In the UK, there are several government benefits available for new and expecting parents. These include:

Statutory Maternity Pay (SMP)

This is paid by employers to new mothers who have been working for at least 26 weeks before the 15th week before their due date. SMP is paid for up to 39 weeks, and the first six weeks are paid at 90% of the employee’s average weekly earnings (before tax).

 Maternity Allowance (MA)

This is a benefit paid to women who don't qualify for SMP, such as self-employed women or those who have not been working for their employer long enough. The amount of MA you can receive is based on your average weekly earnings. You can work for up to 10 KIT (keep in touch) days during this time without losing your maternity allowance pay.

Statutory Paternity Pay (SPP)

This is paid to new fathers or partners who have been working for at least 26 weeks before the 15th week before the due date. SPP is paid for up to two weeks and is paid at the lower option of £151.97 per week or 90% of the employee’s average weekly earnings.

Shared Parental Leave (SPL)

This allows parents to share up to 50 weeks of leave and up to 37 weeks of pay between them. SPL must be taken in blocks of at least one week and can be taken at the same time as the other parent or separately.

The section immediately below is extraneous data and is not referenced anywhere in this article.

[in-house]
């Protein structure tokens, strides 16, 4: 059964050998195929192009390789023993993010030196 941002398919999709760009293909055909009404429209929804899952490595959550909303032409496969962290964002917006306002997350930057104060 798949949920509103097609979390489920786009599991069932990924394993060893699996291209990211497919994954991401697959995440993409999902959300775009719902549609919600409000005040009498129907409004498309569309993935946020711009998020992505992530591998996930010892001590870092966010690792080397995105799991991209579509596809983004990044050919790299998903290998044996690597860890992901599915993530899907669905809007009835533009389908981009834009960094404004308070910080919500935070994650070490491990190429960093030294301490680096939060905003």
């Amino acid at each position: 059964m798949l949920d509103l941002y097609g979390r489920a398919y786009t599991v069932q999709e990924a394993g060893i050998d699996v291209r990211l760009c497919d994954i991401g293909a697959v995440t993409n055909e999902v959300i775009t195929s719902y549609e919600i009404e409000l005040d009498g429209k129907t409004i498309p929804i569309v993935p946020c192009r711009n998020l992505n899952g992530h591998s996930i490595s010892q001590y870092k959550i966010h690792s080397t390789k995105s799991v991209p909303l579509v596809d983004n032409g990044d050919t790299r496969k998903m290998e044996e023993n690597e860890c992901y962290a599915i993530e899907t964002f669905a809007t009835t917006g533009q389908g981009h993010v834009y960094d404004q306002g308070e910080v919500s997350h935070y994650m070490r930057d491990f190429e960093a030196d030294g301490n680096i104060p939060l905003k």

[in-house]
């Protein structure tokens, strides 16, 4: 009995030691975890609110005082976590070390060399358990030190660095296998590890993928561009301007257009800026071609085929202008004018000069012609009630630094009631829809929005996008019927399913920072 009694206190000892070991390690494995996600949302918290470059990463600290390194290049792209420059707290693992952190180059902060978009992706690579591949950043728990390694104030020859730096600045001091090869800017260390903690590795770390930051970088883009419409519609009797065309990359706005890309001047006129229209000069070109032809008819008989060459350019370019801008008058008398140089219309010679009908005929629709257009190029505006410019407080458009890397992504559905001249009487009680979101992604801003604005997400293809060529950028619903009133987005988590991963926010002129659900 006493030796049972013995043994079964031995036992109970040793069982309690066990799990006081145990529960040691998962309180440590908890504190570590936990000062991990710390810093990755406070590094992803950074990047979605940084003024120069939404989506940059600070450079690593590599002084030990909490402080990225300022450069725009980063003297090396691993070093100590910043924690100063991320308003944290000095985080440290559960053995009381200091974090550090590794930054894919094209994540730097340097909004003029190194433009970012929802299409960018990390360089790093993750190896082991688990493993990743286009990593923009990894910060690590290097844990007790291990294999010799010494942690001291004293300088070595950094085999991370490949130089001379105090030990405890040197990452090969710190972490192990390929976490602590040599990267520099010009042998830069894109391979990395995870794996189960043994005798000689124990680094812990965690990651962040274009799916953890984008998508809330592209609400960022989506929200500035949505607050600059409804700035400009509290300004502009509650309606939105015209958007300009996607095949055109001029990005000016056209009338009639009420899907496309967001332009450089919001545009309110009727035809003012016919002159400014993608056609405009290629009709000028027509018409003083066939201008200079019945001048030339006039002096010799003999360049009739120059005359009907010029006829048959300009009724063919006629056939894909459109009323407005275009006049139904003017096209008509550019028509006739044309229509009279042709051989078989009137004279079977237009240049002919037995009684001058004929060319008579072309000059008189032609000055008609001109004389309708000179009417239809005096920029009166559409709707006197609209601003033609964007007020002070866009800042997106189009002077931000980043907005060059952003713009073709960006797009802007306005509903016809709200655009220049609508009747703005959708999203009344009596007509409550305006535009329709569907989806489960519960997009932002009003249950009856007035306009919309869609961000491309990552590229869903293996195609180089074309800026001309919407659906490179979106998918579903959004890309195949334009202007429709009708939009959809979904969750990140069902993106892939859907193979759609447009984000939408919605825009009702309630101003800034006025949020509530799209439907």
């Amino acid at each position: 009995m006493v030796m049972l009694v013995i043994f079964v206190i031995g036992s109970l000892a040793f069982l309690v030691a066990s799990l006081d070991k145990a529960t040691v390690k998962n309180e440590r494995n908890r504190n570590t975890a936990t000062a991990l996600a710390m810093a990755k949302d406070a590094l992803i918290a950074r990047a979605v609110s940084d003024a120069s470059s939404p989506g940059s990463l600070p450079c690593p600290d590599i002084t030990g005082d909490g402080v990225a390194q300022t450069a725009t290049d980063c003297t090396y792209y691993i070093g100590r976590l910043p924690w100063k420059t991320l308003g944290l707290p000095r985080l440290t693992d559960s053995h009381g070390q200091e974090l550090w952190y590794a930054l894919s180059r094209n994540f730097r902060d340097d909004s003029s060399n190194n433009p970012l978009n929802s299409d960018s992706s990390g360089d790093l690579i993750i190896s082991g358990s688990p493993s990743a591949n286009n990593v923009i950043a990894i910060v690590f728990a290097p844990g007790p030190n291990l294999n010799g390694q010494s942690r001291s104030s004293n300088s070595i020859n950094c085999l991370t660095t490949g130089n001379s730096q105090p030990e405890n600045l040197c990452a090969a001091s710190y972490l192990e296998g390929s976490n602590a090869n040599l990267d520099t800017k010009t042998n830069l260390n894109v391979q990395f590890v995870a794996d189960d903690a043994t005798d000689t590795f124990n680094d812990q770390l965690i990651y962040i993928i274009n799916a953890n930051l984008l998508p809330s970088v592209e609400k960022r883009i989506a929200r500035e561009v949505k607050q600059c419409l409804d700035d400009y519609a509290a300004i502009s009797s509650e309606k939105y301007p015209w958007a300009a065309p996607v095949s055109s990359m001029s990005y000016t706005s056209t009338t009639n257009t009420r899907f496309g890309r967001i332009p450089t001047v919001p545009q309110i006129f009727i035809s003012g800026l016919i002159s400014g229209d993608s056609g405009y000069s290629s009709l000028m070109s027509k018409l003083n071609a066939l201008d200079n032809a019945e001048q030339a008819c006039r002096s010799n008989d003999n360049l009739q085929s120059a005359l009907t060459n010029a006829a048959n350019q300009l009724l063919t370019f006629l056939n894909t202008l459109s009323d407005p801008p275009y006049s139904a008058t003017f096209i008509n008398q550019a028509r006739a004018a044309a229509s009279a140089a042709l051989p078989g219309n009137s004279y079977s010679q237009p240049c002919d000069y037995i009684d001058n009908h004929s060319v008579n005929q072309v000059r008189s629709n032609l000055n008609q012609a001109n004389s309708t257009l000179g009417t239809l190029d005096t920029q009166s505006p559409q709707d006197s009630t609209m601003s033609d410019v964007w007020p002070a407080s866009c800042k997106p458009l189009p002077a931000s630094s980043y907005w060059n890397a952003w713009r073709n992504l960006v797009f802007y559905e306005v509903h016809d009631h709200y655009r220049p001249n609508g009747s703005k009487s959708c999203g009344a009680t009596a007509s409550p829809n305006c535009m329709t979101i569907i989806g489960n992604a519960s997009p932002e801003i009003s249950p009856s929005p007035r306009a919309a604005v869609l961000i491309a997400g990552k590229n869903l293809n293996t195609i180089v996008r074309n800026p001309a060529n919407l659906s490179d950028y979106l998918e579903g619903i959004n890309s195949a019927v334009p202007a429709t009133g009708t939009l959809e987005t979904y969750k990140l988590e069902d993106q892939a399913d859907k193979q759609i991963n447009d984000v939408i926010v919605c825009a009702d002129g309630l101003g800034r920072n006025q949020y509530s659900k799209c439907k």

Child Benefit

This is a tax-free payment made to eligible parents of children under the age of 16, or under 20 if they are still in education or training. If one parent earns over £50,000 then the amount reduces.

If one parent earns over £60,000 you are not entitled to child benefit BUT you should still apply, and tick the box to NOT receive payments. Not only will this ensure that your child receives a National Insurance number, the parent applying will also get a stamp towards their own National Insurance each year if they aren’t working.

Tax-Free Childcare

This is a government scheme that helps working parents pay for childcare. For every £8 a parent pays into the scheme, the government will pay in an extra £2, up to a maximum of £2,000 per child per year.

 There are also additional benefits available for low-income families, such as Universal Credit and Working Tax Credit. You can usually use an online calculator on the Gov website to check eligibility.

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Take Out Life Insurance

 As a new parent, taking out life insurance should be at the top of your to-do list. It is one of the most important financial moves you can make as new parents, and it's worth doing it as soon as you can in case your baby is born early.